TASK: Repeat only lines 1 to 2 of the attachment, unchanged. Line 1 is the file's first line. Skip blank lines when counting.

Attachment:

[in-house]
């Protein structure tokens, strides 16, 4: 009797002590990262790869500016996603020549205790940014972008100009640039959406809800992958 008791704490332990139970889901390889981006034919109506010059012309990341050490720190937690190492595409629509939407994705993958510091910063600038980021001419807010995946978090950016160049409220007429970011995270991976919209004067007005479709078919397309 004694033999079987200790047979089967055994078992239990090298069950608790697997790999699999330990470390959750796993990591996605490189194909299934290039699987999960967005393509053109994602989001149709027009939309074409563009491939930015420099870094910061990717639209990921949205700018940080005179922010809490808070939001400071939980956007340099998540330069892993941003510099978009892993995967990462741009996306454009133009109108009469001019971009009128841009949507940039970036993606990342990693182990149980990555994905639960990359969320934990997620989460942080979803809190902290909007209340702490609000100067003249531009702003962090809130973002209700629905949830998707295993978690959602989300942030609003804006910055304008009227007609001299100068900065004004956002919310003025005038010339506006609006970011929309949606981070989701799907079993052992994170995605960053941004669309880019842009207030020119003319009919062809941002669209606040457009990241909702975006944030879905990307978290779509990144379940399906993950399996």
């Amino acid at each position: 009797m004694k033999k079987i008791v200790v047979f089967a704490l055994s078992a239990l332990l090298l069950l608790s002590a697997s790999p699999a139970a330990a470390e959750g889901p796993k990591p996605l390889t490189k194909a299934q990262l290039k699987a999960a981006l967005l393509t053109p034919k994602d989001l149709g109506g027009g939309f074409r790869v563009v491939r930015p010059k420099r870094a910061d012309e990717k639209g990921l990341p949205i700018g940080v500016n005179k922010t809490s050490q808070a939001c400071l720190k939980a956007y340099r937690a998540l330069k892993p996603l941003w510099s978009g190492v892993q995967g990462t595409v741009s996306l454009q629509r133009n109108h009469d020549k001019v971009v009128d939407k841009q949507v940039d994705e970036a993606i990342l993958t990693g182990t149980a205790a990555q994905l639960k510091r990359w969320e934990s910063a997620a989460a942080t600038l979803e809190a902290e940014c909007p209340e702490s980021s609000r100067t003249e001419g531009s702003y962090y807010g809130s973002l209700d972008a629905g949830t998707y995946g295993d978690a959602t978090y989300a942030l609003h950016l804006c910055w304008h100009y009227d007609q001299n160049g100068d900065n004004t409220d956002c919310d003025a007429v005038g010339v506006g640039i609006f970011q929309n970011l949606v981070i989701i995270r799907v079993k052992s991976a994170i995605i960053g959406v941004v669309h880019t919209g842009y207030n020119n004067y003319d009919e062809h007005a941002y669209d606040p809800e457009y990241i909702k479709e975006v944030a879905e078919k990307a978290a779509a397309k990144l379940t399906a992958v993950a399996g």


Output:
[in-house]
């Protein structure tokens, strides 16, 4: 009797002590990262790869500016996603020549205790940014972008100009640039959406809800992958 008791704490332990139970889901390889981006034919109506010059012309990341050490720190937690190492595409629509939407994705993958510091910063600038980021001419807010995946978090950016160049409220007429970011995270991976919209004067007005479709078919397309 004694033999079987200790047979089967055994078992239990090298069950608790697997790999699999330990470390959750796993990591996605490189194909299934290039699987999960967005393509053109994602989001149709027009939309074409563009491939930015420099870094910061990717639209990921949205700018940080005179922010809490808070939001400071939980956007340099998540330069892993941003510099978009892993995967990462741009996306454009133009109108009469001019971009009128841009949507940039970036993606990342990693182990149980990555994905639960990359969320934990997620989460942080979803809190902290909007209340702490609000100067003249531009702003962090809130973002209700629905949830998707295993978690959602989300942030609003804006910055304008009227007609001299100068900065004004956002919310003025005038010339506006609006970011929309949606981070989701799907079993052992994170995605960053941004669309880019842009207030020119003319009919062809941002669209606040457009990241909702975006944030879905990307978290779509990144379940399906993950399996």